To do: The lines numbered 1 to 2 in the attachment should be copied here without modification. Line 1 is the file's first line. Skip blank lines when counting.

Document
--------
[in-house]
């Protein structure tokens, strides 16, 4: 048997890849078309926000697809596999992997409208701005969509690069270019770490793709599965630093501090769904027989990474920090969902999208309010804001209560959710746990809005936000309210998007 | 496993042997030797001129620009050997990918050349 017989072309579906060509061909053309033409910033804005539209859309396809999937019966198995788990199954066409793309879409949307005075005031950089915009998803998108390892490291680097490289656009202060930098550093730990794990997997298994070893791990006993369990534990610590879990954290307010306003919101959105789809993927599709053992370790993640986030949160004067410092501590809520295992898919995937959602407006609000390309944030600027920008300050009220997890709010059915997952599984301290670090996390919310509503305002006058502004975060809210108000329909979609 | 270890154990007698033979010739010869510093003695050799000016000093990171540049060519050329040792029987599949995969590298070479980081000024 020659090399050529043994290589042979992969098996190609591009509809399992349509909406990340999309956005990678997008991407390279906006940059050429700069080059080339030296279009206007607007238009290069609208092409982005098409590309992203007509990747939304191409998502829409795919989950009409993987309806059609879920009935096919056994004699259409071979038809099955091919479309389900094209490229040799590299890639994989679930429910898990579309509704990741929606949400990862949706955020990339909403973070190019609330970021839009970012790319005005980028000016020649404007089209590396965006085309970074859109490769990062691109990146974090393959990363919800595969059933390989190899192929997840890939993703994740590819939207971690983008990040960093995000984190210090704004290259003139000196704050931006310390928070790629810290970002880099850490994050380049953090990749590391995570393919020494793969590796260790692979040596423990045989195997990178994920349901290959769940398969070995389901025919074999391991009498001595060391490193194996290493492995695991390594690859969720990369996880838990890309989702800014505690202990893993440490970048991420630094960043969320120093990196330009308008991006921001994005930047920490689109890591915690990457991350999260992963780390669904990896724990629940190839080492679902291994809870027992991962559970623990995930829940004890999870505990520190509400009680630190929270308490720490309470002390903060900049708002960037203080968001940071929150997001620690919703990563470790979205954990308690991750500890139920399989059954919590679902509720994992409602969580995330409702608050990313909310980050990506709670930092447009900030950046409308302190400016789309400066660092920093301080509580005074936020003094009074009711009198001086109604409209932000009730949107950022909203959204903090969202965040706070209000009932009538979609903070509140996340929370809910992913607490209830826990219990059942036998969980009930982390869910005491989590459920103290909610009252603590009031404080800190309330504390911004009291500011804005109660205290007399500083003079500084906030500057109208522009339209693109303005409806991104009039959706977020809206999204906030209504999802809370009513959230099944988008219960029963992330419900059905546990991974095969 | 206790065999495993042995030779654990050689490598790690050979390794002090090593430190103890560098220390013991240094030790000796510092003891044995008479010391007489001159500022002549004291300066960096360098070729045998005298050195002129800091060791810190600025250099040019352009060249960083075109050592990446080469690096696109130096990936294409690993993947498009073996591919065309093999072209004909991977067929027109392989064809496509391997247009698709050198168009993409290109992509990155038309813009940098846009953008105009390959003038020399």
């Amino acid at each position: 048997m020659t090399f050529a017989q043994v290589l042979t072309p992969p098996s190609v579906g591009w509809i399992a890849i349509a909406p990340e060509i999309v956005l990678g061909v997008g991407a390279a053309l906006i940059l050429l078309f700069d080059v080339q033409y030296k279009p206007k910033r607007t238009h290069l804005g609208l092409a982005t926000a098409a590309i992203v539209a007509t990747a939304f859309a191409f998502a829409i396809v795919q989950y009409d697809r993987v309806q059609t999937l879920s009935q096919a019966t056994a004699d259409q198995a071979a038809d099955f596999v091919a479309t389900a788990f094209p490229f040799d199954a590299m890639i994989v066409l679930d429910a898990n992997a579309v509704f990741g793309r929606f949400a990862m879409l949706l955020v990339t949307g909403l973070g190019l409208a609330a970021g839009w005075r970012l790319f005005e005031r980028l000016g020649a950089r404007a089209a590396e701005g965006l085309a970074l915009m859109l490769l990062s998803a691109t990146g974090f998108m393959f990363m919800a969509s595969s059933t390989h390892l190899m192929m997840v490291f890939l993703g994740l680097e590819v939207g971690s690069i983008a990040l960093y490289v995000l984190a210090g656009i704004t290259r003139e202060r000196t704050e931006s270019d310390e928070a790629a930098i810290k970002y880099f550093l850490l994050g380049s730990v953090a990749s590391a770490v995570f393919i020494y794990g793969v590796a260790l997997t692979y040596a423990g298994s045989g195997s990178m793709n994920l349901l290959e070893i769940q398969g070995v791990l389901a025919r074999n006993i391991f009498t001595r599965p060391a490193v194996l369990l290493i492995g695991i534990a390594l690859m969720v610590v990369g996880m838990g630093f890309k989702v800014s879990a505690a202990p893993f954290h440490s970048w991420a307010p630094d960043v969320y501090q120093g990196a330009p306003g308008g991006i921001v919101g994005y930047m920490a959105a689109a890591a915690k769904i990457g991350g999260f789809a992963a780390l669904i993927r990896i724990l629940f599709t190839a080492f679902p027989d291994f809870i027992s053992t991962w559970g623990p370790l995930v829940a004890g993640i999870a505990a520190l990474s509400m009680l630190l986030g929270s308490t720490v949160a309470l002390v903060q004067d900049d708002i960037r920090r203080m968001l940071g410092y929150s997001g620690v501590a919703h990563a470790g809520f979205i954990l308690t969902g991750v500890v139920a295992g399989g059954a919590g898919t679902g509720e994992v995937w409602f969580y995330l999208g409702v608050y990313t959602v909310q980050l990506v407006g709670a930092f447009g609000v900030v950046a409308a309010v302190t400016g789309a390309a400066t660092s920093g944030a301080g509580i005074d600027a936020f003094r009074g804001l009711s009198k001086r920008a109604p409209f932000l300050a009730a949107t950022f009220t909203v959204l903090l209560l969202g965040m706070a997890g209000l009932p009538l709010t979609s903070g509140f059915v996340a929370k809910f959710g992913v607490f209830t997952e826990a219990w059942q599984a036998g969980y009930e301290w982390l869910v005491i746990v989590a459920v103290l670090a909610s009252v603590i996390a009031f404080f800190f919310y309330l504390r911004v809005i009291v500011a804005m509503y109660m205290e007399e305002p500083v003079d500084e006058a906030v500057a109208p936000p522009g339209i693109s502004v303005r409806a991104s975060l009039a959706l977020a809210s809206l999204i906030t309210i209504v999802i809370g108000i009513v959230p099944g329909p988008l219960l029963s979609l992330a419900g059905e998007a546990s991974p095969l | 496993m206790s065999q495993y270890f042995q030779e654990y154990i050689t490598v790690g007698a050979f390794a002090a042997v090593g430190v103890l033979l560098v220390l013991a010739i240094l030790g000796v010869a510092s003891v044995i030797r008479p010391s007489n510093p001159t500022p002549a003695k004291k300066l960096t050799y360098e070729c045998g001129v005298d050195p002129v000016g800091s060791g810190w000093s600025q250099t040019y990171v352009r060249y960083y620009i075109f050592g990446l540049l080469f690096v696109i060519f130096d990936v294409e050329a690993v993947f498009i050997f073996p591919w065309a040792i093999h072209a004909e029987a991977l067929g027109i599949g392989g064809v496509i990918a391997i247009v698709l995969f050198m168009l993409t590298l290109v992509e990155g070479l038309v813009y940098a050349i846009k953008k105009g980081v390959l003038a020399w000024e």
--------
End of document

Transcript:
[in-house]
């Protein structure tokens, strides 16, 4: 048997890849078309926000697809596999992997409208701005969509690069270019770490793709599965630093501090769904027989990474920090969902999208309010804001209560959710746990809005936000309210998007 | 496993042997030797001129620009050997990918050349 017989072309579906060509061909053309033409910033804005539209859309396809999937019966198995788990199954066409793309879409949307005075005031950089915009998803998108390892490291680097490289656009202060930098550093730990794990997997298994070893791990006993369990534990610590879990954290307010306003919101959105789809993927599709053992370790993640986030949160004067410092501590809520295992898919995937959602407006609000390309944030600027920008300050009220997890709010059915997952599984301290670090996390919310509503305002006058502004975060809210108000329909979609 | 270890154990007698033979010739010869510093003695050799000016000093990171540049060519050329040792029987599949995969590298070479980081000024 020659090399050529043994290589042979992969098996190609591009509809399992349509909406990340999309956005990678997008991407390279906006940059050429700069080059080339030296279009206007607007238009290069609208092409982005098409590309992203007509990747939304191409998502829409795919989950009409993987309806059609879920009935096919056994004699259409071979038809099955091919479309389900094209490229040799590299890639994989679930429910898990579309509704990741929606949400990862949706955020990339909403973070190019609330970021839009970012790319005005980028000016020649404007089209590396965006085309970074859109490769990062691109990146974090393959990363919800595969059933390989190899192929997840890939993703994740590819939207971690983008990040960093995000984190210090704004290259003139000196704050931006310390928070790629810290970002880099850490994050380049953090990749590391995570393919020494793969590796260790692979040596423990045989195997990178994920349901290959769940398969070995389901025919074999391991009498001595060391490193194996290493492995695991390594690859969720990369996880838990890309989702800014505690202990893993440490970048991420630094960043969320120093990196330009308008991006921001994005930047920490689109890591915690990457991350999260992963780390669904990896724990629940190839080492679902291994809870027992991962559970623990995930829940004890999870505990520190509400009680630190929270308490720490309470002390903060900049708002960037203080968001940071929150997001620690919703990563470790979205954990308690991750500890139920399989059954919590679902509720994992409602969580995330409702608050990313909310980050990506709670930092447009900030950046409308302190400016789309400066660092920093301080509580005074936020003094009074009711009198001086109604409209932000009730949107950022909203959204903090969202965040706070209000009932009538979609903070509140996340929370809910992913607490209830826990219990059942036998969980009930982390869910005491989590459920103290909610009252603590009031404080800190309330504390911004009291500011804005109660205290007399500083003079500084906030500057109208522009339209693109303005409806991104009039959706977020809206999204906030209504999802809370009513959230099944988008219960029963992330419900059905546990991974095969 | 206790065999495993042995030779654990050689490598790690050979390794002090090593430190103890560098220390013991240094030790000796510092003891044995008479010391007489001159500022002549004291300066960096360098070729045998005298050195002129800091060791810190600025250099040019352009060249960083075109050592990446080469690096696109130096990936294409690993993947498009073996591919065309093999072209004909991977067929027109392989064809496509391997247009698709050198168009993409290109992509990155038309813009940098846009953008105009390959003038020399």